The appraisal methodology helps you to consider the relative desirability, viability and feasibility of the different options, and to answer the following questions:
- Are there better ways to achieve your objectives?
- Are there better ways to use the resources available?
- Is this the best way to achieve the desired outcomes?
An options appraisal can be helpful in the following ways:
- It provides a clear outcome by identifying a preferred model of delivery, which can then be developed in greater detail
- The process can be used to engage with key stakeholders and identify priorities from their perspective
- It can raise difficult and important questions at an early stage.
While the Options Appraisal is important in helping to identify a preferred option, you will not necessarily be able to resolve all of the questions by the end of this stage – this is to be expected.
Summary of the process
The process of undertaking the options appraisal consists of several important activities. If there are significant time constraints, it is possible for some of these activities to take place in parallel, allowing the process to be completed within a shorter time frame.
Developing a long-list of alternative delivery model options
The range of possible options will be informed by several different sources including:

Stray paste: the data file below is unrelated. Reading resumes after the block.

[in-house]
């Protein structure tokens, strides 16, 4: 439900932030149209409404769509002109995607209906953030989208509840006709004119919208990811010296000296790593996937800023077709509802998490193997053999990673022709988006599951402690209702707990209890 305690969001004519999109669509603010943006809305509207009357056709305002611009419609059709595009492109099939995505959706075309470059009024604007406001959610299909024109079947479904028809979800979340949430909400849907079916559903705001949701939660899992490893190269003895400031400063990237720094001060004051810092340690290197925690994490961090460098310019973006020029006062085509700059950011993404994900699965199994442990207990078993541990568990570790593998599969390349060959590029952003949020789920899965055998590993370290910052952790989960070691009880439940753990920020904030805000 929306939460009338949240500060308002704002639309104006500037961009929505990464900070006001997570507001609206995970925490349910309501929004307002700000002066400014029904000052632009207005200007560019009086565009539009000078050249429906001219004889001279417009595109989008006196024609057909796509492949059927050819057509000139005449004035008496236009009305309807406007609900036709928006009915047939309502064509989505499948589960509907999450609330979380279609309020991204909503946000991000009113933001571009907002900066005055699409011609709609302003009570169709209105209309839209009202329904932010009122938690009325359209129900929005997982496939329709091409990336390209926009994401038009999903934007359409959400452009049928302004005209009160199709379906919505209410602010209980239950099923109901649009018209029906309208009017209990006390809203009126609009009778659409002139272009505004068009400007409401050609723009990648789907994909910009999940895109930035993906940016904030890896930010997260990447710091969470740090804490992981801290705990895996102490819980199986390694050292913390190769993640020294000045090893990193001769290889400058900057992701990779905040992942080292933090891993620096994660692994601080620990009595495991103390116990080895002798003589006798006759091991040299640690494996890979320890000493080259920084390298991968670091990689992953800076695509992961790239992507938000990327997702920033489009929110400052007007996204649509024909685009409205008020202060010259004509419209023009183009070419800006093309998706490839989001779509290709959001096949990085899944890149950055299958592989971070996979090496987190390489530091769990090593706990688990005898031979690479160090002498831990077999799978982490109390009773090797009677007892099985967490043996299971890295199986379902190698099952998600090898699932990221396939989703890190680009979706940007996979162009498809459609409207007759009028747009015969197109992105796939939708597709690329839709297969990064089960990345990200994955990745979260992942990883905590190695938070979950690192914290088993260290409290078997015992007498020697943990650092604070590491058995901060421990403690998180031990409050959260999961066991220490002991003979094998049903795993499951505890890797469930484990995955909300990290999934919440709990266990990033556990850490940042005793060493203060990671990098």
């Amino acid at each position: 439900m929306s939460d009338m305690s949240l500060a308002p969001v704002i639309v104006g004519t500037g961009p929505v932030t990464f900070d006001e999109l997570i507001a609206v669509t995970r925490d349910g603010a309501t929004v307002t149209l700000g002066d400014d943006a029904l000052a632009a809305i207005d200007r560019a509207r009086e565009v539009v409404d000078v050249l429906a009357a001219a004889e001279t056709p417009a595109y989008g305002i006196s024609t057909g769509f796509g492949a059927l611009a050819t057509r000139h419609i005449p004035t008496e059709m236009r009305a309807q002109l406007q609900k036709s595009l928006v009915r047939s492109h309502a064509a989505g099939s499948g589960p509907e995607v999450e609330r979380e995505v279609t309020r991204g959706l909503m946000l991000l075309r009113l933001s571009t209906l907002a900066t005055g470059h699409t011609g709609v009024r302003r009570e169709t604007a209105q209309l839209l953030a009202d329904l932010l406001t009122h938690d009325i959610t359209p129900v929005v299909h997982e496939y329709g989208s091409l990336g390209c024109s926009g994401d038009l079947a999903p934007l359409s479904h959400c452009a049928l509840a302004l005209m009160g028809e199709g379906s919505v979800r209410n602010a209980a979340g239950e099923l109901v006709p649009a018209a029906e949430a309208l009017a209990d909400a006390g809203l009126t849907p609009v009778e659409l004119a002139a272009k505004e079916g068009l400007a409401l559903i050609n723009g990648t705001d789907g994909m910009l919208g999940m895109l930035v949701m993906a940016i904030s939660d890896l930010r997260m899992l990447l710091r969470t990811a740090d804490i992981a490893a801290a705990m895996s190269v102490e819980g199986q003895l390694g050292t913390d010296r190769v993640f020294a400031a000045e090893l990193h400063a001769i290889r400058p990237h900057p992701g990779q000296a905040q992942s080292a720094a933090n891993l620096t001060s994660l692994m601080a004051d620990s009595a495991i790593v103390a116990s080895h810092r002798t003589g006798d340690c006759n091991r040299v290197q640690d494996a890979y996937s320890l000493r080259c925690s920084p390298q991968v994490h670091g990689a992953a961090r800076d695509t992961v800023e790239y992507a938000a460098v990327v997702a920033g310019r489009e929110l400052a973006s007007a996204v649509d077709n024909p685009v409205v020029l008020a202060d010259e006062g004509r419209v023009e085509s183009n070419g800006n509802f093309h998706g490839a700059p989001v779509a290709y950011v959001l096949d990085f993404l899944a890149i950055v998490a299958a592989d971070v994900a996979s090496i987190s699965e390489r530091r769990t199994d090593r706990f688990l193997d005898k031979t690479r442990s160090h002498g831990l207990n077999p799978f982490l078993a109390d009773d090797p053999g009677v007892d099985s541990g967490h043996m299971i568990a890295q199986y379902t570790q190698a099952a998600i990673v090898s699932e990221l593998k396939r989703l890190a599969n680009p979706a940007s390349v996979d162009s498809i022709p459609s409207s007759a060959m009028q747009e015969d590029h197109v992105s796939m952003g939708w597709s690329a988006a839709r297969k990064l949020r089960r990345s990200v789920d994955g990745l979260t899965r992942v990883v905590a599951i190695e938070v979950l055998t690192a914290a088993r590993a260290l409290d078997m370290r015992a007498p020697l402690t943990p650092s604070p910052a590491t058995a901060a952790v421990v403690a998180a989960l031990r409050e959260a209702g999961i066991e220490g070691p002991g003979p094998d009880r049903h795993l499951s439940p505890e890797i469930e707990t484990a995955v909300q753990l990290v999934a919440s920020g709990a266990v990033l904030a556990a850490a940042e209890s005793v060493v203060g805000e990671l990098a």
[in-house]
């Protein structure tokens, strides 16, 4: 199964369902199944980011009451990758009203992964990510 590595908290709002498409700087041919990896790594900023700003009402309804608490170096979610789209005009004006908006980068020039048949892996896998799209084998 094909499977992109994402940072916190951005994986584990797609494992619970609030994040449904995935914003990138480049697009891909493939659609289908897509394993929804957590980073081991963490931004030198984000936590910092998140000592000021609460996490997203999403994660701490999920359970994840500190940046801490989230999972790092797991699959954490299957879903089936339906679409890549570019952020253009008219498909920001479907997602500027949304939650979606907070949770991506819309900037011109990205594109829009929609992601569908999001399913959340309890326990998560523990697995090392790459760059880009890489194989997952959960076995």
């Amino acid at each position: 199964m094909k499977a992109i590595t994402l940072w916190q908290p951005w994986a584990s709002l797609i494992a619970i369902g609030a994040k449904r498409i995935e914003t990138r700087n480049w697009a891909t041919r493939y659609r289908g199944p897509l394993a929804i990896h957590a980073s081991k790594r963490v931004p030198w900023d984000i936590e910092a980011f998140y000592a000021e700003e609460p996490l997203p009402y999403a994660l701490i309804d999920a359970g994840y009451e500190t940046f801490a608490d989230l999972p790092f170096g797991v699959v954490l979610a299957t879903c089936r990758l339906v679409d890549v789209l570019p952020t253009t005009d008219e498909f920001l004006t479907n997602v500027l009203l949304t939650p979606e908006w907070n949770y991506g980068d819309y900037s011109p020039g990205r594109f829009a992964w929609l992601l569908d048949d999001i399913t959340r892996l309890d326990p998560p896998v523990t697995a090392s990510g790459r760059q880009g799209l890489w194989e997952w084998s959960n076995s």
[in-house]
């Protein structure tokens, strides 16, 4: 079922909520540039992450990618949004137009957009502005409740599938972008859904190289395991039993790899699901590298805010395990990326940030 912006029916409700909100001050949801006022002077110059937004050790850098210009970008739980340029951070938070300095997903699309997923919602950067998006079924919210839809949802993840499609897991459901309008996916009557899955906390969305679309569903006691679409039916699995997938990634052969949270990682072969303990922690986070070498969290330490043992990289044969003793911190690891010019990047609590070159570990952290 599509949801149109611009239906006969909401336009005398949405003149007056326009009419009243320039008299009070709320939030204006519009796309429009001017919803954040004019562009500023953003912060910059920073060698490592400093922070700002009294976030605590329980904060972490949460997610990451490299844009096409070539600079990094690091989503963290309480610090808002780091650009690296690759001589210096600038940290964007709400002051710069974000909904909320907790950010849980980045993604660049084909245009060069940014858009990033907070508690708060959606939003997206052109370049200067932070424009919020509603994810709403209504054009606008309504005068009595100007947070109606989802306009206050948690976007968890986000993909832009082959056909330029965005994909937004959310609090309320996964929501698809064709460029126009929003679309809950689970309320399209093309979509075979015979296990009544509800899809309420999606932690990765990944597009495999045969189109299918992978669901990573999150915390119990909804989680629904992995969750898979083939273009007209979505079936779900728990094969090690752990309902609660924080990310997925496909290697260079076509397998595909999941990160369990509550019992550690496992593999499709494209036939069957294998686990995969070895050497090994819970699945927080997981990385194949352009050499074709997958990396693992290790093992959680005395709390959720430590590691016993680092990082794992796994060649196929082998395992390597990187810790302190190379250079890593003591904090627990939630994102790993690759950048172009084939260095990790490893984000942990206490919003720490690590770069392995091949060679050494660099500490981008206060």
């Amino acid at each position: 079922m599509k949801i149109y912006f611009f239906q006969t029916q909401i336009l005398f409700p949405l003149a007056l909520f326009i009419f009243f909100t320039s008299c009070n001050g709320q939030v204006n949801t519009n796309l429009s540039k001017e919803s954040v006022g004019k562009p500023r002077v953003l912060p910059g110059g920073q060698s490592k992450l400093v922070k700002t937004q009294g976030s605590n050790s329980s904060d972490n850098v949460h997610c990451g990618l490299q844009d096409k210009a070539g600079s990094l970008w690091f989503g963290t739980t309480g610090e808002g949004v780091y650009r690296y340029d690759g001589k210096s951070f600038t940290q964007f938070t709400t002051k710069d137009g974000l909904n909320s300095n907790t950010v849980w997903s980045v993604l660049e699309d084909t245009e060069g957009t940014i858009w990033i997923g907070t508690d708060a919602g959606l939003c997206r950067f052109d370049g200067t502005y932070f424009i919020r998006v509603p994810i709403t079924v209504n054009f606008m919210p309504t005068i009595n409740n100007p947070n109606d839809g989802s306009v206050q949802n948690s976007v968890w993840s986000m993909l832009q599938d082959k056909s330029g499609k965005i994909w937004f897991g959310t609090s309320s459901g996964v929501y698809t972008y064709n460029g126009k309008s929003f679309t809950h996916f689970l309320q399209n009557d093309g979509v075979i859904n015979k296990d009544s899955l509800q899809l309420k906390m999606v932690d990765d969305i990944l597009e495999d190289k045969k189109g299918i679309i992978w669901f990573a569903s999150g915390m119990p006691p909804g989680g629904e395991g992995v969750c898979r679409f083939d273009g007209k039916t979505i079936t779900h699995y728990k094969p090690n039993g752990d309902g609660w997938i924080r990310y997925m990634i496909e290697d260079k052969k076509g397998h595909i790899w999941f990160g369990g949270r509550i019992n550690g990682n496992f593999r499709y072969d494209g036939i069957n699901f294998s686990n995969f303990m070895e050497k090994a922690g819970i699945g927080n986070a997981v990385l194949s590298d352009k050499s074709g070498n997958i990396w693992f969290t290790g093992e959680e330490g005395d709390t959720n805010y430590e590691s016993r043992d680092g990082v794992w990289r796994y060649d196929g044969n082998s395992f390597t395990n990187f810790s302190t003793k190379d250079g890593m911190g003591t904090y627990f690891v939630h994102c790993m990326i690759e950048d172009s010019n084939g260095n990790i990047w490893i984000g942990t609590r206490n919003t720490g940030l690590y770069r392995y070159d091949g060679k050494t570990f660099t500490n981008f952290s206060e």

- the case for change
- the case for any externalisation (third party private or other public sector service delivery specialist providers)
- any requirements of the particular service functions
- evidence and examples from across similar examples in your own sector and beyond.
Market analysis and assumptions to underpin appraisal
To undertake the appraisal, it is necessary to conduct some analysis of the supplier market within which the delivery model will operate, and to explore other relevant areas. These could be proposed funding levels (including any anticipated savings targets), evidence of unmet need and trading opportunities/external funding opportunities.
Developing assessment criteria
Development of a set of criteria, allowing each option to be consistently tested, is most effective when a range of stakeholders are involved. It is not just the criteria themselves that need to be developed, but also an understanding of how important each one is (this is often referred to as the relative weighting) and the definition of good and bad for each option (often known as the scoring mechanism).